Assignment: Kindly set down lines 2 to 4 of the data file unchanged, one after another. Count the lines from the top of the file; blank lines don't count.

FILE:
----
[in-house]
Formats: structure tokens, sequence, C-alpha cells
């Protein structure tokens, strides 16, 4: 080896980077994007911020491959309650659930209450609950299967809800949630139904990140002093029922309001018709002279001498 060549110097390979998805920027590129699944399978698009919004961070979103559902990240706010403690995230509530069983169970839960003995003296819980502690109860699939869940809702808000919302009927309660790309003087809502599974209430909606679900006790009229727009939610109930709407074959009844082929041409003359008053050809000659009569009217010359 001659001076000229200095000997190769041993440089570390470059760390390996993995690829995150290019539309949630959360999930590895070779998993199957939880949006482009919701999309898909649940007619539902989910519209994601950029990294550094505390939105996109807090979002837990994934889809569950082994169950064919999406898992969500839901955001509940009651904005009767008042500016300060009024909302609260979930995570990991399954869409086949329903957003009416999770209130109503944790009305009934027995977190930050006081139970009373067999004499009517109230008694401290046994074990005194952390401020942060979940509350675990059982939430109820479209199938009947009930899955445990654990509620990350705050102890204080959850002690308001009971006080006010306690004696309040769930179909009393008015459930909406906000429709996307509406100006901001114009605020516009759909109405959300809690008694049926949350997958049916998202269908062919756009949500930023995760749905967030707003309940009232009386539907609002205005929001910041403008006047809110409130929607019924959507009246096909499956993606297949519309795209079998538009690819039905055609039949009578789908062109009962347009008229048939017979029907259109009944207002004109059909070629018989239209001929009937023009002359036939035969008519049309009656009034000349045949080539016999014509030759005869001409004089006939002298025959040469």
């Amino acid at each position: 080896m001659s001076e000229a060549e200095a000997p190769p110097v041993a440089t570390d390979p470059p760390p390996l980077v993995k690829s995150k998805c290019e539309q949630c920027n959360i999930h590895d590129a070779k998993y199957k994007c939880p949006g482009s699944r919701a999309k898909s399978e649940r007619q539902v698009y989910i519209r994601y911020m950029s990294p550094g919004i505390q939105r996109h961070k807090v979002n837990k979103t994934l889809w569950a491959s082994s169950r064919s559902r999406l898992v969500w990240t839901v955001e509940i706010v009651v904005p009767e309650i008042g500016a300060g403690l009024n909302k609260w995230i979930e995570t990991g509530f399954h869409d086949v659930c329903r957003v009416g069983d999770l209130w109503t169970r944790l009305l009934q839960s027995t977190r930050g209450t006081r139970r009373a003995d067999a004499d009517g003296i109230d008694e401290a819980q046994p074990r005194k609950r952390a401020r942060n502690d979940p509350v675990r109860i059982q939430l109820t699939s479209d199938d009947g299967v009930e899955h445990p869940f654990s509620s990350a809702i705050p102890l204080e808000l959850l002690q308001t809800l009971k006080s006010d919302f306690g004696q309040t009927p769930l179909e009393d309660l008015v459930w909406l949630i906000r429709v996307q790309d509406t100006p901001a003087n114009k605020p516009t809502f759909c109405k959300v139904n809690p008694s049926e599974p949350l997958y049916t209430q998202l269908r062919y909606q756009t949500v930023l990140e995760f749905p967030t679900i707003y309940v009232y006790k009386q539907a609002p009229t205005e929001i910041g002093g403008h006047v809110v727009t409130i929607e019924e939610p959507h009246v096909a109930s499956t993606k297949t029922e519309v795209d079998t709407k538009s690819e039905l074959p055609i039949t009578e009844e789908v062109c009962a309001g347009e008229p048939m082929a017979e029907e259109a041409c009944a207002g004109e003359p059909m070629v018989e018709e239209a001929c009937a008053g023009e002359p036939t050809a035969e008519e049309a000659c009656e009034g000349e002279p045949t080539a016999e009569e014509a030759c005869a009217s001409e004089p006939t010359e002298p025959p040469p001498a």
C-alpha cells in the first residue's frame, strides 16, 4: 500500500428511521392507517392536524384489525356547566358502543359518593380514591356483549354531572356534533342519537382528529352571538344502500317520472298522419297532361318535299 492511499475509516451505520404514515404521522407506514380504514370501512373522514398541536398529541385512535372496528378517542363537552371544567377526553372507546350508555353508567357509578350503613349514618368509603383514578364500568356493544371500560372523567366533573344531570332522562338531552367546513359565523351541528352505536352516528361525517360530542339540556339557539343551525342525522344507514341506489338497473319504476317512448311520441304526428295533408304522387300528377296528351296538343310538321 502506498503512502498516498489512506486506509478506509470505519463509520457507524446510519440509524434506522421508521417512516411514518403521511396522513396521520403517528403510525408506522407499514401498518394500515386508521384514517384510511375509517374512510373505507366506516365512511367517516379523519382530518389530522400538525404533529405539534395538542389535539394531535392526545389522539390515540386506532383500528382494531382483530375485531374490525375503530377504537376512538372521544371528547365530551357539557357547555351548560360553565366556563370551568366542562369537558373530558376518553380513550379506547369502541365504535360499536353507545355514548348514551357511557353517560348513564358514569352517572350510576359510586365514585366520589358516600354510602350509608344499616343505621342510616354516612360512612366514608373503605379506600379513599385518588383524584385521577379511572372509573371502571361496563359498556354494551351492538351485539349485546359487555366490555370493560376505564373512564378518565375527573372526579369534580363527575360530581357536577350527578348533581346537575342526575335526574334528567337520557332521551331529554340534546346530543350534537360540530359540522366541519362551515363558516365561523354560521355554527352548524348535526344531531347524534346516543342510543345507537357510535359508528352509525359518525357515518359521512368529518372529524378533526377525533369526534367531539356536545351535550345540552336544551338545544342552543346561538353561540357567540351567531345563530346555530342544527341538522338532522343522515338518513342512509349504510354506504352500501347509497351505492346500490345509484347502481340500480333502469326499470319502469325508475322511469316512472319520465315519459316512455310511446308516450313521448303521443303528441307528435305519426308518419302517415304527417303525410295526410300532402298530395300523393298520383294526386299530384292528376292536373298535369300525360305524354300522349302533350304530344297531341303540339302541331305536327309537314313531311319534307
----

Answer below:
Formats: structure tokens, sequence, C-alpha cells
């Protein structure tokens, strides 16, 4: 080896980077994007911020491959309650659930209450609950299967809800949630139904990140002093029922309001018709002279001498 060549110097390979998805920027590129699944399978698009919004961070979103559902990240706010403690995230509530069983169970839960003995003296819980502690109860699939869940809702808000919302009927309660790309003087809502599974209430909606679900006790009229727009939610109930709407074959009844082929041409003359008053050809000659009569009217010359 001659001076000229200095000997190769041993440089570390470059760390390996993995690829995150290019539309949630959360999930590895070779998993199957939880949006482009919701999309898909649940007619539902989910519209994601950029990294550094505390939105996109807090979002837990994934889809569950082994169950064919999406898992969500839901955001509940009651904005009767008042500016300060009024909302609260979930995570990991399954869409086949329903957003009416999770209130109503944790009305009934027995977190930050006081139970009373067999004499009517109230008694401290046994074990005194952390401020942060979940509350675990059982939430109820479209199938009947009930899955445990654990509620990350705050102890204080959850002690308001009971006080006010306690004696309040769930179909009393008015459930909406906000429709996307509406100006901001114009605020516009759909109405959300809690008694049926949350997958049916998202269908062919756009949500930023995760749905967030707003309940009232009386539907609002205005929001910041403008006047809110409130929607019924959507009246096909499956993606297949519309795209079998538009690819039905055609039949009578789908062109009962347009008229048939017979029907259109009944207002004109059909070629018989239209001929009937023009002359036939035969008519049309009656009034000349045949080539016999014509030759005869001409004089006939002298025959040469």
């Amino acid at each position: 080896m001659s001076e000229a060549e200095a000997p190769p110097v041993a440089t570390d390979p470059p760390p390996l980077v993995k690829s995150k998805c290019e539309q949630c920027n959360i999930h590895d590129a070779k998993y199957k994007c939880p949006g482009s699944r919701a999309k898909s399978e649940r007619q539902v698009y989910i519209r994601y911020m950029s990294p550094g919004i505390q939105r996109h961070k807090v979002n837990k979103t994934l889809w569950a491959s082994s169950r064919s559902r999406l898992v969500w990240t839901v955001e509940i706010v009651v904005p009767e309650i008042g500016a300060g403690l009024n909302k609260w995230i979930e995570t990991g509530f399954h869409d086949v659930c329903r957003v009416g069983d999770l209130w109503t169970r944790l009305l009934q839960s027995t977190r930050g209450t006081r139970r009373a003995d067999a004499d009517g003296i109230d008694e401290a819980q046994p074990r005194k609950r952390a401020r942060n502690d979940p509350v675990r109860i059982q939430l109820t699939s479209d199938d009947g299967v009930e899955h445990p869940f654990s509620s990350a809702i705050p102890l204080e808000l959850l002690q308001t809800l009971k006080s006010d919302f306690g004696q309040t009927p769930l179909e009393d309660l008015v459930w909406l949630i906000r429709v996307q790309d509406t100006p901001a003087n114009k605020p516009t809502f759909c109405k959300v139904n809690p008694s049926e599974p949350l997958y049916t209430q998202l269908r062919y909606q756009t949500v930023l990140e995760f749905p967030t679900i707003y309940v009232y006790k009386q539907a609002p009229t205005e929001i910041g002093g403008h006047v809110v727009t409130i929607e019924e939610p959507h009246v096909a109930s499956t993606k297949t029922e519309v795209d079998t709407k538009s690819e039905l074959p055609i039949t009578e009844e789908v062109c009962a309001g347009e008229p048939m082929a017979e029907e259109a041409c009944a207002g004109e003359p059909m070629v018989e018709e239209a001929c009937a008053g023009e002359p036939t050809a035969e008519e049309a000659c009656e009034g000349e002279p045949t080539a016999e009569e014509a030759c005869a009217s001409e004089p006939t010359e002298p025959p040469p001498a």